NYLAG Joins Statewide Advocates in Calling for Renewed Investment in Disability Advocacy Program

NEW YORK – January 29, 2013 — NYLAG joins with members of DAPWorks, a statewide campaign led by the New York State Disability Advocacy Program (DAP) advocates and members of the New York State Senate and Assembly, in calling for an increase in the Executive Budget for low income disabled New Yorkers in need of financial support.

Through DAP, advocates in every New York county provide low-income disabled New Yorkers with legal representation when their federal Supplemental Security Income or Social Security Disability applications have been denied or benefits terminated. DAP clients are among New York’s most severely disabled adults and children—many are mentally ill or homebound and cannot stabilize their lives without DAP’s support. When DAP advocates are successful, the federal government pays the state and counties back for any welfare benefits provided to clients. Over $270 million has been saved by the state and localities that no longer have to provide welfare benefits to those who are moved onto more appropriate federal assistance.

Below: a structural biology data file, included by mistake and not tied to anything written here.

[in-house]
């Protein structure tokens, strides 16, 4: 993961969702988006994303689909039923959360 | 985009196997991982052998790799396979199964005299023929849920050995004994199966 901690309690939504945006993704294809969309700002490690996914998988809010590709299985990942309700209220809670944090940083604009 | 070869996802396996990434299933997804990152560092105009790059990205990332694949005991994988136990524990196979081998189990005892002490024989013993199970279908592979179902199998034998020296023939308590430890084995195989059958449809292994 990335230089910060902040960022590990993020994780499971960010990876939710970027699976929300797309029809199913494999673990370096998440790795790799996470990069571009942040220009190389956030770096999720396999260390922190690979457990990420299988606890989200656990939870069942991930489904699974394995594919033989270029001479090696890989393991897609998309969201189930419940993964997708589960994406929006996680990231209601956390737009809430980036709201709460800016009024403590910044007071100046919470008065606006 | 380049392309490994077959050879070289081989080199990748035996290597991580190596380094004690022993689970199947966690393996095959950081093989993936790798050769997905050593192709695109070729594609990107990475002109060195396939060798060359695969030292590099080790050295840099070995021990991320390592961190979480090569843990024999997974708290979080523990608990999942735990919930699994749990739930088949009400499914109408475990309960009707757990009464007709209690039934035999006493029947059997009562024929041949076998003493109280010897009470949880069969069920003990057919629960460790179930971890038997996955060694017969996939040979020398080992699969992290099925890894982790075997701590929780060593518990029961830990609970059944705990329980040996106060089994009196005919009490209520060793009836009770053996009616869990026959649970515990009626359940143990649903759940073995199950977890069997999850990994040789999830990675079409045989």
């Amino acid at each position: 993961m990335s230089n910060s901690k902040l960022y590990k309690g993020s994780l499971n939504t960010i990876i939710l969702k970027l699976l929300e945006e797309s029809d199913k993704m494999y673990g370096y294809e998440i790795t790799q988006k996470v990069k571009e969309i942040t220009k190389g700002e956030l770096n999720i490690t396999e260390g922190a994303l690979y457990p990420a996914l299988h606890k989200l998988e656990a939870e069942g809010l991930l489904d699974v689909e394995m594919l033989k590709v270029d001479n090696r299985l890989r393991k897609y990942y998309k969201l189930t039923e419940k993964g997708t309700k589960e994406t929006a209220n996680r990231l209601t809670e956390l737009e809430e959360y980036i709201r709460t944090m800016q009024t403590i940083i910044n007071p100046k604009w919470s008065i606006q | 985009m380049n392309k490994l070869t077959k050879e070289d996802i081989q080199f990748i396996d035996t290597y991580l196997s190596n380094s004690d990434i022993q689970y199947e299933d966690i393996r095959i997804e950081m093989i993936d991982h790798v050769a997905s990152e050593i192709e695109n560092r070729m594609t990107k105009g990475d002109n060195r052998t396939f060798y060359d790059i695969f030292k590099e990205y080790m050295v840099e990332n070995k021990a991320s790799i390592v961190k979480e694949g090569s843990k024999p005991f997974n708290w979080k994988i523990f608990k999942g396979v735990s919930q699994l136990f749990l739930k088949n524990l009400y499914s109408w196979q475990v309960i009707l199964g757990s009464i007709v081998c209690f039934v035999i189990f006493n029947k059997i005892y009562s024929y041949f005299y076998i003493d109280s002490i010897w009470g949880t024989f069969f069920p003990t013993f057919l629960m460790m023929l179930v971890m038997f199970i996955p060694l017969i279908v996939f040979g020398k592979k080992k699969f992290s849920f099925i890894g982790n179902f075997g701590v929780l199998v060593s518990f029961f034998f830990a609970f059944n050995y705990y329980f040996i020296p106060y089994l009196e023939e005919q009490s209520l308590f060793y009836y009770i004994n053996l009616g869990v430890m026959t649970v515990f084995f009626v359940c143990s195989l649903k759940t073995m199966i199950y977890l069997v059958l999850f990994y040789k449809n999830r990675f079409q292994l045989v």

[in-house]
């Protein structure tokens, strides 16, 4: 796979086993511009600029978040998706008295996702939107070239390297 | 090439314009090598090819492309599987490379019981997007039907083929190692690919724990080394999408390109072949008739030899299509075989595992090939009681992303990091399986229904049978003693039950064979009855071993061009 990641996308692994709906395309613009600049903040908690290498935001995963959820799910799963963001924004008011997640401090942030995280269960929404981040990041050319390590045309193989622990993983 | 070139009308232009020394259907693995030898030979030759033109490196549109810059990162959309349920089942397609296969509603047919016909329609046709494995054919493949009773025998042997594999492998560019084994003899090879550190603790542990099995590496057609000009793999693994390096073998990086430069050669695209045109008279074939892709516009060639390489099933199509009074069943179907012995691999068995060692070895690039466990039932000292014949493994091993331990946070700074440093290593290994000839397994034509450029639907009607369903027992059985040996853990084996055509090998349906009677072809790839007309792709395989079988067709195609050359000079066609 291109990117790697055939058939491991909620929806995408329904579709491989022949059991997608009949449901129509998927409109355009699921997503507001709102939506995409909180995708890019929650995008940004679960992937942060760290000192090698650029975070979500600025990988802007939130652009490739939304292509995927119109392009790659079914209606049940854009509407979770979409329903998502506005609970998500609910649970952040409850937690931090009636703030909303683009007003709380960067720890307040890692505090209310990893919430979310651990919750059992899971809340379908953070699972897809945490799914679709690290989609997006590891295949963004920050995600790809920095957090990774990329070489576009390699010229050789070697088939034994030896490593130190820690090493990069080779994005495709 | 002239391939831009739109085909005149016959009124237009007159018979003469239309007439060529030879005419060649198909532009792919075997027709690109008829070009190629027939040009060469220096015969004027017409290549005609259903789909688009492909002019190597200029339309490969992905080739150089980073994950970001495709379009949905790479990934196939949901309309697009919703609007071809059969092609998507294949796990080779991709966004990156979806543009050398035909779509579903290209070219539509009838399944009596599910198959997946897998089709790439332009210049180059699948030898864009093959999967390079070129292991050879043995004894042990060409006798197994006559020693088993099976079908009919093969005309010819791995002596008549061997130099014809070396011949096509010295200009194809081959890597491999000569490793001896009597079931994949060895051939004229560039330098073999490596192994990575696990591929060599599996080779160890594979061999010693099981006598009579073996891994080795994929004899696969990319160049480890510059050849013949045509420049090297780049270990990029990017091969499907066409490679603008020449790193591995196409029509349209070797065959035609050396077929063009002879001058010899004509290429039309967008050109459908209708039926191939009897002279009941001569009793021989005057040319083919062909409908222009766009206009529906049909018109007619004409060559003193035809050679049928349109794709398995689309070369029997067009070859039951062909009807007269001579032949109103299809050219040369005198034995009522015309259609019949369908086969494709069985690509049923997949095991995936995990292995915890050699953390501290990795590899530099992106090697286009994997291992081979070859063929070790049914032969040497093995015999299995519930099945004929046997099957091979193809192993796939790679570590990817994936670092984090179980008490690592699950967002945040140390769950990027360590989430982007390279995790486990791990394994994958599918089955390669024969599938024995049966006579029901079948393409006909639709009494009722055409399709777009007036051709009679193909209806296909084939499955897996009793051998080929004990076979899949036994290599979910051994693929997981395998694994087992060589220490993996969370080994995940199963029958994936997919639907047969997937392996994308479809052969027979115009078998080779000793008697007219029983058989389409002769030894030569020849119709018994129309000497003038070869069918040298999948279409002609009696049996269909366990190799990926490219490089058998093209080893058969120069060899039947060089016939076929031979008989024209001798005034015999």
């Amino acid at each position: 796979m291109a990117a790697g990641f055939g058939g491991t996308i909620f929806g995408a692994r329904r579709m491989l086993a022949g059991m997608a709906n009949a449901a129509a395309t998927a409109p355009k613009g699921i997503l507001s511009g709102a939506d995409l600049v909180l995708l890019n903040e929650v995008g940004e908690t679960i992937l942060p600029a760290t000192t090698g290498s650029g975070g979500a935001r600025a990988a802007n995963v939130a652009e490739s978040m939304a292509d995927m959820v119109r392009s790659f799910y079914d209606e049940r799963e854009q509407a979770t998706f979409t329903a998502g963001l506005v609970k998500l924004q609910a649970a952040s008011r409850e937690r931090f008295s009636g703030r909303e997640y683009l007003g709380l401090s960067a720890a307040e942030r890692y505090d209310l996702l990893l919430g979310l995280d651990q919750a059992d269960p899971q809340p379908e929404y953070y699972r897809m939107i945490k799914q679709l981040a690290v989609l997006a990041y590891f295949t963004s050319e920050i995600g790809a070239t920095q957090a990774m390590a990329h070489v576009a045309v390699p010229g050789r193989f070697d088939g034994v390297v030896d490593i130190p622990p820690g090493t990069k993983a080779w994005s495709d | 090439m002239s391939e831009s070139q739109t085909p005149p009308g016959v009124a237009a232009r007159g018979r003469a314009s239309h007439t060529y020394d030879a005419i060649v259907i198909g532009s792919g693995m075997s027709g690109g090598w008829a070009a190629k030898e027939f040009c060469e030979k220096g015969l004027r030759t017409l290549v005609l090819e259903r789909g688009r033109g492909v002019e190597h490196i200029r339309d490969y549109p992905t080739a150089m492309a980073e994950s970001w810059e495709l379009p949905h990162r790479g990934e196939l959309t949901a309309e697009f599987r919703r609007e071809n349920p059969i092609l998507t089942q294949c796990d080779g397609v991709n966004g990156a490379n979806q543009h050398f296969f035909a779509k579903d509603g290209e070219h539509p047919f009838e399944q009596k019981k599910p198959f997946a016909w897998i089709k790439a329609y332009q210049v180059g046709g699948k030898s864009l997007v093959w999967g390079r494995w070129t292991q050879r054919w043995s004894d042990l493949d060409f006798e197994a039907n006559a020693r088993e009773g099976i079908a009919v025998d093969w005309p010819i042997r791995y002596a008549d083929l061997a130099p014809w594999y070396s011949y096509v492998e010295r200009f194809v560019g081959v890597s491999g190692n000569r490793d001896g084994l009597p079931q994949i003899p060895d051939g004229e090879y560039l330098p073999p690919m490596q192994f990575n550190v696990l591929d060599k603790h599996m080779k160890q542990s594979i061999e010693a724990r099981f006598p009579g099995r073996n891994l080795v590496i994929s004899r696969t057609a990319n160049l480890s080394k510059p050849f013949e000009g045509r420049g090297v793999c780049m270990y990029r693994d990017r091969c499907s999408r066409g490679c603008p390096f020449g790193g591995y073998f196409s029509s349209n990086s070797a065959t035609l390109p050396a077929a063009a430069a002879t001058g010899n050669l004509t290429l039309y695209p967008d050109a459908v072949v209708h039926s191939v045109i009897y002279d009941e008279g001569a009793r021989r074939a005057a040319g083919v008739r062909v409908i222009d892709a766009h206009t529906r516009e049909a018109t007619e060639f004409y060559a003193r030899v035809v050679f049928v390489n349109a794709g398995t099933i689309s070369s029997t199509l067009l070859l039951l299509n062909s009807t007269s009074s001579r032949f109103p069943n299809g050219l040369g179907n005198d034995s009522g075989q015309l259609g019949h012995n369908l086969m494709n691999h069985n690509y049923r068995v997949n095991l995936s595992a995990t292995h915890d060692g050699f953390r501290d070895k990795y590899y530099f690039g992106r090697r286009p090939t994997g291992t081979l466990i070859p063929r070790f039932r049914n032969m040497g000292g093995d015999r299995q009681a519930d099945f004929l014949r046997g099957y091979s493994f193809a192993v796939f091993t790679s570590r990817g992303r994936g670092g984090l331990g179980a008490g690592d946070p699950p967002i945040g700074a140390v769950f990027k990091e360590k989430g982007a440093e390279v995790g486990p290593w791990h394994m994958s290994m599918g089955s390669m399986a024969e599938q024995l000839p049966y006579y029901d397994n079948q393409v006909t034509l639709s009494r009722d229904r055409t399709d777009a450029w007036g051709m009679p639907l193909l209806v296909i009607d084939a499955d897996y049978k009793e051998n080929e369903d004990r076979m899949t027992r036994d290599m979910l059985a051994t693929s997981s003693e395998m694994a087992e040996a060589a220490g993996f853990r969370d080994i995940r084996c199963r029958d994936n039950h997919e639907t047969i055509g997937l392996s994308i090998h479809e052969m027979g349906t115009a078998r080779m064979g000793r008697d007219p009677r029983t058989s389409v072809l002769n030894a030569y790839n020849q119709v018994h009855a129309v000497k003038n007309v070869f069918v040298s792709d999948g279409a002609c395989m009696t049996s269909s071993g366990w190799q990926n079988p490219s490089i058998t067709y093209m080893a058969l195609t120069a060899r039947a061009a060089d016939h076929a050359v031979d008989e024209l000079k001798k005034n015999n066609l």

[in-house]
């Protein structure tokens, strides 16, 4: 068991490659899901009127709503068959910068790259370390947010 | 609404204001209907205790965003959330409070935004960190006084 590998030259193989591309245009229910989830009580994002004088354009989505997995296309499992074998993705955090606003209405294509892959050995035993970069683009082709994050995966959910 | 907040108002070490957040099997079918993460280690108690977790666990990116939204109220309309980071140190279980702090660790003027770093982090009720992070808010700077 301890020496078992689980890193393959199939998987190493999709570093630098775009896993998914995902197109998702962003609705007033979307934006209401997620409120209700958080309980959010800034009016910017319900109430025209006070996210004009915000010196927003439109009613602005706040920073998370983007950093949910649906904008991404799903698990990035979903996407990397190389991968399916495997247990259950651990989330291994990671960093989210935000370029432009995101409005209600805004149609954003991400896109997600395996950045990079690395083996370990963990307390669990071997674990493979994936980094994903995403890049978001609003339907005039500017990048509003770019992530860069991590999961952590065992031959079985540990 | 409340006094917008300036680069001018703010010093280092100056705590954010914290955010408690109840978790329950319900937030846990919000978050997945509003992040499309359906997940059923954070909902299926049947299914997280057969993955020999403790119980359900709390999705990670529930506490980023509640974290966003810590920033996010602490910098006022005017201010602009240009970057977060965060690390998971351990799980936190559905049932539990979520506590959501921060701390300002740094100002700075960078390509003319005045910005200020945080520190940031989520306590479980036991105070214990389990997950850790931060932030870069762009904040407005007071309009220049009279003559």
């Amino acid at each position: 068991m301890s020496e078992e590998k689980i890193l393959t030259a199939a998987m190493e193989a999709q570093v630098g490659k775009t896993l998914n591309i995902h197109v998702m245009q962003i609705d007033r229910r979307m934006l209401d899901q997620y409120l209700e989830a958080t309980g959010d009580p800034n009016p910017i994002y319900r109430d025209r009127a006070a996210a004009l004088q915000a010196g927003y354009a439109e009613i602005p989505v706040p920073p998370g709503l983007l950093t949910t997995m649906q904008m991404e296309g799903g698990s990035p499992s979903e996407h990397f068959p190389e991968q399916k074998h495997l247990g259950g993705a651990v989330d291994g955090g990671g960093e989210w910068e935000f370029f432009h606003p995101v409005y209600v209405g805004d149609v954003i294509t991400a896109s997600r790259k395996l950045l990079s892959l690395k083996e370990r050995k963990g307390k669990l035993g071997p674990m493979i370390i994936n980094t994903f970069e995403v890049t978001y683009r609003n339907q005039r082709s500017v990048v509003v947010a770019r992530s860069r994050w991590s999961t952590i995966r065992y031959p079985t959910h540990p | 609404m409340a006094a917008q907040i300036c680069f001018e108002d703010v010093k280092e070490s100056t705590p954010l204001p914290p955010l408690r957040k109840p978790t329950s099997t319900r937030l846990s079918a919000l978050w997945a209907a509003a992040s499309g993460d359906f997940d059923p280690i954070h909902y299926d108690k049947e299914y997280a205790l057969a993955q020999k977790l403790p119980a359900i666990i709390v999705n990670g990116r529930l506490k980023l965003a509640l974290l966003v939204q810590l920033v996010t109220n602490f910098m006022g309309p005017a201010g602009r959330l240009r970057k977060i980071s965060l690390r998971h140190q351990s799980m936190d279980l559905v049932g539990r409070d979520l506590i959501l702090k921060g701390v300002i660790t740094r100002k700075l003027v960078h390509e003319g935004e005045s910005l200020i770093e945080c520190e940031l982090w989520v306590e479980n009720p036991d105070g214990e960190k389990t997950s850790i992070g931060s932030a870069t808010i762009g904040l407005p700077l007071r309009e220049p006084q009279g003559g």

“The DAP program has consistently generated a far greater return on investment for State and local government than what they have spent, despite the erosion of funding over the last years,” said Yisroel Schulman, President of the New York Legal Assistance Group. “It is time to reverse that trend and increase NY DAP funding, which is crucial to providing a stable income to severely disabled individuals and families – and a no brainer for the State, which stands to see an even greater return on benefits paid out to disabled individuals.”

DAP funding has been drastically cut in recent years, which has eroded its ability to leverage the federal dollars and subsequent savings here in New York. The majority of DAP clients are referred to DAP providers by state or locally-funded public assistance programs and departments of social services. But due to funding limitations, providers are collectively turning away thousands of eligible New Yorkers every year, causing the State to lose critical services and payments. This year, to allow DAP to continue to yield savings for New York State, and to avoid serious service reductions, advocates are calling on lawmakers to increase DAP funding to $7M, $2.24 million over what was included in the Executive Budget.